Some people claim that the key to earning loyalty is to WOW your customers. I don’t know about you but to me that language seems a little bit over the top. “WOW” sounds like a mantra from some pop-culture guru, not a serious business proposition. And yet any company implementing NPS must find a way to convert customers into promoters. This usually requires doing something noteworthy—something so surprising that customers take notice and talk about it to others.
Why so? Isn’t it enough to remove defects and consistently satisfy customers? Given the way the human brain is engineered, unfortunately, there is a good chance that customers will come to expect that flawless execution—and hardly notice it. With so much data pouring in from our five senses, the only way our brains can cope is to rely on pattern recognition. Instead of registering every bit of data, the brain simplifies its processing requirements by recognizing patterns. Then it can attend to other issues, paying little attention to individual bits of data or events—unless they are inconsistent with the pattern.
So if the customer’s experience fits a perfectly predictable pattern—perfect, that is, from the perspective of a zero-defects engineer—it is probably boringly predictable to the customer and will therefore be ignored. That raises the bar. To create promoters, companies must not only minimize errors, they must also innovate. They must break out of the pattern that their customers’ brains have come to expect.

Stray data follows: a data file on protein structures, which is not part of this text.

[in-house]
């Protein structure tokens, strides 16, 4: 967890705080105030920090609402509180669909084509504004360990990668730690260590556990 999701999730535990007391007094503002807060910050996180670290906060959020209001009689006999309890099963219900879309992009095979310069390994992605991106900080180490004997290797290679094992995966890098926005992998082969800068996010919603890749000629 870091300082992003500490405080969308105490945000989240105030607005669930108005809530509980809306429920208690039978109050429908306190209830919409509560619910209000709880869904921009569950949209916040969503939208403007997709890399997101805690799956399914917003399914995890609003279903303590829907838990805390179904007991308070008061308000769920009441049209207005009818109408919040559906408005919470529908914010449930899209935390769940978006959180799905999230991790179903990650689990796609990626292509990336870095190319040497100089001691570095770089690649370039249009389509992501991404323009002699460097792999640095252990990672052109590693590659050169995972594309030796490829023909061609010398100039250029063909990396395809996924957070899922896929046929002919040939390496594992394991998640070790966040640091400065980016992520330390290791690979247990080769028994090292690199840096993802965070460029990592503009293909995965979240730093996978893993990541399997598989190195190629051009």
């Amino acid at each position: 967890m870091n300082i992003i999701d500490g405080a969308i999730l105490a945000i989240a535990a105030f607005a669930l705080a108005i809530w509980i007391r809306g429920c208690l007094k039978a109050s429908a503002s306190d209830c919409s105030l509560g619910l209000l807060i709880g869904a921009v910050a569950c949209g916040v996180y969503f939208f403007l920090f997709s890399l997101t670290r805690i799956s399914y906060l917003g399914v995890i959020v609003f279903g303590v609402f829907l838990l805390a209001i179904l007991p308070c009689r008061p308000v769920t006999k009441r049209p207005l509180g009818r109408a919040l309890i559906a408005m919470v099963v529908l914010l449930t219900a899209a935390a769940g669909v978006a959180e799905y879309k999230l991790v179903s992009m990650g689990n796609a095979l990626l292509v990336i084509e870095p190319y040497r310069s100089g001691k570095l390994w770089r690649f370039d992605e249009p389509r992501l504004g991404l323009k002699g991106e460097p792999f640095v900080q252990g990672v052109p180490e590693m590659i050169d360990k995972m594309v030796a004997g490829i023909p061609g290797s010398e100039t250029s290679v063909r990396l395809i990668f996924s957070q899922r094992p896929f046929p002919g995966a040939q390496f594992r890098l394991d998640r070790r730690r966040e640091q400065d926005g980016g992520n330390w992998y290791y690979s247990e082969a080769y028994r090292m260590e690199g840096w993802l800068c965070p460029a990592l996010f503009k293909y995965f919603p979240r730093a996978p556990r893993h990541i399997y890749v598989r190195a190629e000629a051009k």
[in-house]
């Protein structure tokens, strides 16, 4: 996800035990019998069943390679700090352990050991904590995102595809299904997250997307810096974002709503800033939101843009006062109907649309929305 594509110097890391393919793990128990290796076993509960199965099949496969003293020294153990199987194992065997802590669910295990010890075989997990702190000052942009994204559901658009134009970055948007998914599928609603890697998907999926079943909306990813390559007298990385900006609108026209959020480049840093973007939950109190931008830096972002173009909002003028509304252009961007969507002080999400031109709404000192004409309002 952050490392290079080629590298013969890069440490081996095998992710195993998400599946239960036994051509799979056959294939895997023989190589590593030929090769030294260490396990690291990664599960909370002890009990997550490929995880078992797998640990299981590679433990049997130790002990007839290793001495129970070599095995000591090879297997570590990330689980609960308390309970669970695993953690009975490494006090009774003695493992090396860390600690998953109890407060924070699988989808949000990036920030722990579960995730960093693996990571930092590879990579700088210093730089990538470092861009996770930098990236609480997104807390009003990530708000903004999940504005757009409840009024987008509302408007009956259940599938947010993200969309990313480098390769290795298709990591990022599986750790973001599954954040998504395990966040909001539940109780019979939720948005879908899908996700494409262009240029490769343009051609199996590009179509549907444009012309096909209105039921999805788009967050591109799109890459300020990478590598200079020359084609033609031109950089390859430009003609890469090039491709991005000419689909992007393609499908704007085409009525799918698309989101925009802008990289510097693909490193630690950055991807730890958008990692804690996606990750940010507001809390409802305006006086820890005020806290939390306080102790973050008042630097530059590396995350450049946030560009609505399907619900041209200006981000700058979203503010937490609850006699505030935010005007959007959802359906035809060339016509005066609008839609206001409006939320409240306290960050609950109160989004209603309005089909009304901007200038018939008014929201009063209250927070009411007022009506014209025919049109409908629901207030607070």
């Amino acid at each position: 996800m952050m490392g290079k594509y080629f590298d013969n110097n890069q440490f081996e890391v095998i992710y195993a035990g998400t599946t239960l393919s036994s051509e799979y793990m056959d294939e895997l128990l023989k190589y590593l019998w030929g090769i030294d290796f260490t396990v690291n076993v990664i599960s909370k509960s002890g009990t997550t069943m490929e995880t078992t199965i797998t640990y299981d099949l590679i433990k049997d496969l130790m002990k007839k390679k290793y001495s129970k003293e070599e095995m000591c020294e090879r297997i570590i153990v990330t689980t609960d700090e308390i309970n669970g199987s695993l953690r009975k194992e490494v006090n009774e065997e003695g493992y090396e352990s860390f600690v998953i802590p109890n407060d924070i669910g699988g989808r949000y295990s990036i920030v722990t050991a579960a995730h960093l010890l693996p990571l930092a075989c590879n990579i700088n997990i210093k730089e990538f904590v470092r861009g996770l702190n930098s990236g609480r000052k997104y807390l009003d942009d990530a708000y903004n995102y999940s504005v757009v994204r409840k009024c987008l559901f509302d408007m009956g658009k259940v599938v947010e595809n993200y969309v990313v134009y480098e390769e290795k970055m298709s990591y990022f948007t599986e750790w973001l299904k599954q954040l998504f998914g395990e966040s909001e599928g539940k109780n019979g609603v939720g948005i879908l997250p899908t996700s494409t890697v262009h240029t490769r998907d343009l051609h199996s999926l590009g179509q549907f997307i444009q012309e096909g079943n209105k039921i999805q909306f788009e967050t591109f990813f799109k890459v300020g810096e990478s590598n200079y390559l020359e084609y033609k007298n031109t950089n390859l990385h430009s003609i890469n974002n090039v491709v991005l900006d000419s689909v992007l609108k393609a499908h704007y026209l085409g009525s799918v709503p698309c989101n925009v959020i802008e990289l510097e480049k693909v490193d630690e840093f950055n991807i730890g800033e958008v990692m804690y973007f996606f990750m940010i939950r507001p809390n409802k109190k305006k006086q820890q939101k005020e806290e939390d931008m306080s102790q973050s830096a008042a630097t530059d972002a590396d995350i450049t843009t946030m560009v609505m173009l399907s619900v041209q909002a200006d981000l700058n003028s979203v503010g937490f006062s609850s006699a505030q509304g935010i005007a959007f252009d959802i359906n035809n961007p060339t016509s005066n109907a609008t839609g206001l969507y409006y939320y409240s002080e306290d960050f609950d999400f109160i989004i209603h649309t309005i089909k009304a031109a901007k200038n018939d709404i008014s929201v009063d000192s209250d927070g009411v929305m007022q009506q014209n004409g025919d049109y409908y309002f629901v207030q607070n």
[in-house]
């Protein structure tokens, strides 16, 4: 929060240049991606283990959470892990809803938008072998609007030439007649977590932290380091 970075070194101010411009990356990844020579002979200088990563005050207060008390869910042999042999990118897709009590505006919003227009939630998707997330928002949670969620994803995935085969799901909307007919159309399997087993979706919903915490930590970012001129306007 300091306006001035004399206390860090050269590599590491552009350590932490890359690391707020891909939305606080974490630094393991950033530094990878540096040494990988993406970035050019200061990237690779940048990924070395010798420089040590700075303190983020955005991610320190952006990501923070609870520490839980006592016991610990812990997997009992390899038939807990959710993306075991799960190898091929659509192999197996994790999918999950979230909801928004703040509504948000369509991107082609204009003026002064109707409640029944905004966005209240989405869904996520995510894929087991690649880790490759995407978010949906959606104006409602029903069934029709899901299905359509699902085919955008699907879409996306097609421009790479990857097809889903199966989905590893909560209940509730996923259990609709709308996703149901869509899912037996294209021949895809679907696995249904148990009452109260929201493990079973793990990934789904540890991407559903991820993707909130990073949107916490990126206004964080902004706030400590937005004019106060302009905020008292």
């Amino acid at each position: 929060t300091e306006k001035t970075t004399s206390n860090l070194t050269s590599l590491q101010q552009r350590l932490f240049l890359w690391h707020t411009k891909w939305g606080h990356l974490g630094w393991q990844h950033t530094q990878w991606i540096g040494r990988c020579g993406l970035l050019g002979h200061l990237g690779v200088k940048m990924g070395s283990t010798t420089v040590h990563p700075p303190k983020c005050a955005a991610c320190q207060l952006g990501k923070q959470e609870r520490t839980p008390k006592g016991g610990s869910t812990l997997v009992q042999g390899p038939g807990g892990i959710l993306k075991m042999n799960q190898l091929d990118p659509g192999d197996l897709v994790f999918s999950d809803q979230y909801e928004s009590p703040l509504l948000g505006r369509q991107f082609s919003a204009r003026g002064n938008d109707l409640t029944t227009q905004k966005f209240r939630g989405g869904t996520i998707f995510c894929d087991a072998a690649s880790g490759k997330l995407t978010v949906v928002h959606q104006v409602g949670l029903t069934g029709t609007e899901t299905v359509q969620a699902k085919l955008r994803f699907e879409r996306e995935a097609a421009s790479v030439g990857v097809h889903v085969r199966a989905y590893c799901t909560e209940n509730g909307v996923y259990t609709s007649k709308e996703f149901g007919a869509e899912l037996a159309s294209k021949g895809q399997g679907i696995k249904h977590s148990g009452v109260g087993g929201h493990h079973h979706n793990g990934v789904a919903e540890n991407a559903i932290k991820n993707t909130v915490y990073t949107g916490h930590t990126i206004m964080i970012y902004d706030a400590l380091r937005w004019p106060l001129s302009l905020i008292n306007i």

The New York Times recently ran an article about some research on successful relationships. A leading social scientist who had been observing marriages concluded that for continued harmony, a spouse needs to positively surprise his or her partner an average of five times for every disappointment. I’m not sure if this 5:1 ratio is the same for successful long-term business relationships, but it makes sense that we need to provide positive surprises for customers far more often than we disappoint them. And given that we are all human, we will certainly deliver negative surprises upon occasion no matter how much we work toward zero defects.
So finding innovative (and economical) ways to delight customers is a vital process for earning loyalty and creating promoters. But is it wise to refer to this core process as WOW? Doesn’t this serious idea deserve more serious language? A quick poll at our last meeting of the NPS Loyalty Forum (a group of NPS practitioners that meets quarterly to share best practices and solve implementation challenges) identified a range of different labels they use for WOW customer experiences: positive outlier, differentiated, premium value, extraordinary, delightful, remarkable, noteworthy…..the list goes on.
I wonder which of these names does the best job of capturing the essential idea. Maybe the name is inconsequential. But naming things implies a taxonomical hierarchy of relationships. This framework then underpins the creation of knowledge. For example, scientific progress in biology didn’t take off until Linnaeus created a process to assign a single name for each species. Would the six sigma process quality efforts have achieved such powerful reductions in error rates if the program had instead been labeled OOPS? WOW just might lack the gravitas required to achieve serious management attention. We can’t afford to let this vital process get pigeonholed as vacuous marketing-speak. I would welcome comments from any netpromoter.com community members who have suggestions regarding the best language for labeling this process for generating the positive surprises required to create promoters.